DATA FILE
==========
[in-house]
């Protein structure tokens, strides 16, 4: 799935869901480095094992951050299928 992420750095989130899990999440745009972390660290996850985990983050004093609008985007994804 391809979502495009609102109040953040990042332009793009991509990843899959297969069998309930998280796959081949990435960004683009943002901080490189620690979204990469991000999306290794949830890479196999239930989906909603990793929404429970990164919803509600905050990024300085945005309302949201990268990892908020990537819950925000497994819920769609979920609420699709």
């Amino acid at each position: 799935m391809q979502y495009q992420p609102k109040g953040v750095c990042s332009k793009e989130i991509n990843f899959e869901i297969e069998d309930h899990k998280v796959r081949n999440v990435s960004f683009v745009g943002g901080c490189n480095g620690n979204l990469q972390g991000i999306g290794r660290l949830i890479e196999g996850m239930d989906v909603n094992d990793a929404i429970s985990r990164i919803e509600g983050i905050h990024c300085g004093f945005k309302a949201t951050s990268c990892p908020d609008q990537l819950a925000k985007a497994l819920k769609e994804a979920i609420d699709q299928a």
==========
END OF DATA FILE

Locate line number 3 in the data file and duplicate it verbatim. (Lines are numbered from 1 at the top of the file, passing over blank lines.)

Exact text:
């Amino acid at each position: 799935m391809q979502y495009q992420p609102k109040g953040v750095c990042s332009k793009e989130i991509n990843f899959e869901i297969e069998d309930h899990k998280v796959r081949n999440v990435s960004f683009v745009g943002g901080c490189n480095g620690n979204l990469q972390g991000i999306g290794r660290l949830i890479e196999g996850m239930d989906v909603n094992d990793a929404i429970s985990r990164i919803e509600g983050i905050h990024c300085g004093f945005k309302a949201t951050s990268c990892p908020d609008q990537l819950a925000k985007a497994l819920k769609e994804a979920i609420d699709q299928a």